[ Part 1] Nationalism in India Class 10 Notes | Nationalism in India Class 10 Notes PDF

[ Part 1] Nationalism in India Class 10 Notes | Nationalism in India Class 10 Notes PDF

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Nationalism in India Class 10 Notes

Quick Review of Nationalism in India Class 10 Notes

  • Effects of First World War: Defense spending significantly increased as a result of the War. Loans for the war and an increase in taxes were used to pay for it. In order to generate more money, customs taxes were increased and income tax was implemented. During the years of the conflict, prices rose. Between 1913 and 1918, the prices doubled. The average person suffered the most as a result of the price increase. Another thing that made people quite angry was the army’s forced enlistment of rural residents.
  • There was a severe food scarcity in several areas of India due to crop failure.The flu outbreak made the situation worse. According to the census taken in 1921, famines and epidemics claimed the lives of between 12 and 13 million people.

The Idea of Satyagraha

Satyagraha, a novel kind of public agitation that Mahatma Gandhi supported. Based on the notion that using physical force to resist the oppressor is not necessary if one is fighting for a worthy cause, Delhi adopted this strategy. Gandhiji held that a satyagrahi may prevail in a conflict without resorting to violence, that is, without being hostile or spiteful.

Several early Satyagraha campaigns Gandhiji spearheaded include:

  • The 1916 Peasants’ Movement in Champaran, Bihar.
  • The Peasants’ Movement in 1917 in Gujarat’s Kheda district.
  • The Mill Workers’ Movement in 1918 at Ahmedabad.

The Rowlatt Act(1919):

The Imperial Legislative Council passed the Rowlatt Act in 1919. The Indian members were against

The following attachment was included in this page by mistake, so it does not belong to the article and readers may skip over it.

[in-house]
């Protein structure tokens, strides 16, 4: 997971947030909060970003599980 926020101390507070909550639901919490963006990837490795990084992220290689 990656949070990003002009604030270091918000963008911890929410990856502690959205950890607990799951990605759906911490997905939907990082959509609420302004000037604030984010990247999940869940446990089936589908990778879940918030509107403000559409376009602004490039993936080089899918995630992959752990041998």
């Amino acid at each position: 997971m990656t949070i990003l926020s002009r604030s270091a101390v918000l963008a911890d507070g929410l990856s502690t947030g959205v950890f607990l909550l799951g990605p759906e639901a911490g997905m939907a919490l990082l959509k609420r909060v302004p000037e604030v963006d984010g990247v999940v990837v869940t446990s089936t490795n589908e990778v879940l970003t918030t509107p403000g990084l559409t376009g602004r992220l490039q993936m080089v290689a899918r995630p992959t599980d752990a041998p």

the Act, yet it was nonetheless approved. The Act granted the government broad authority to stifle political opposition activities. It permitted the two-year incarceration of political detainees without charge or trial.

On 6th April, 1919:

Gandhiji started a massive Satyagraha across the country to protest the planned Rowlatt Act. Huge support was shown for the call to strike on April 6. Numerous cities had large turnouts of supporters, stores were closed, and workers at railway workshops went on strike. The British government made the decision to crack down on nationalists. A number of municipal authorities were detained. Entry into Delhi was prohibited for Mahatma Gandhi.

Jallianwalla Bagh incident :

A peaceful procession was shot at by the police in Amritsar on April 10, 1919. Widespread attacks on government buildings resulted from this. In Amritsar, martial law was enacted, and the locality’s command was transferred to Colonel Dyer

The horrific Jallianwalla Bagh Massacre occurred on April 13, which is also Baisakhi Day in Punjab. Villagers from all around gathered to Jallianwalla Bagh to take part in a fair. There were little entryways and it was completely enclosed on all sides. General Dyer closed down the exits and started shooting at the throng. There were hundreds of fatalities in the incident.

In several north Indian towns, the public’s response to the tragedy descended into violence. The response from the authorities was fairly harsh. Things suddenly turned violently. Because he did not want the bloodshed to continue, Mahatma Gandhi put an end to the movement.

Khilafat Movement :

Mahatma Gandhi had the chance to unite Hindus and Muslims over the Khilafat controversy. During the First World War, Ottoman Turkey suffered a terrible defeat. Rumors circulated that the Ottoman ruler, the Khalifa, the spiritual leader of the Islamic world, would be subjected to a terrible peace pact. In March 1919, a Khilafat committee was established in Bombay to support the Khalifa. Leaders on this committee included the Ali brothers, Muhammad and Shaukat.

In order to organise a cohesive mass action, they also wanted Mahatma Gandhi to take up the cause. The resolution to start a Non-Cooperation movement in support of Khilafat and also for swaraj was approved at the Congress’ Calcutta session in September 1920.

Non-Cooperation Movement :

Mahatma Gandhi wrote in his well-known book Hind Swaraj (1909) that Indian cooperation was essential in the establishment of British authority in India and was the only reason it had endured. British rule in India would end in a year if Indians failed to cooperate, and swaraj would then take over. Gandhiji thought that the British rulers would have no choice but to leave India if Indians started to refuse to cooperate.

Some of the proposals of Non-Cooperation Movement :

  • Relinquish any titles granted by the British government.
  • A boycott of the judiciary, police, army, courts, legislative councils, and educational institutions.
  • Boycotting imports is option
  • Begin a complete campaign of civil disobedience if the government continued to take oppressive measures.

Work, Life And Leisure Class 10 History Notes

Differing Strands within the Movement :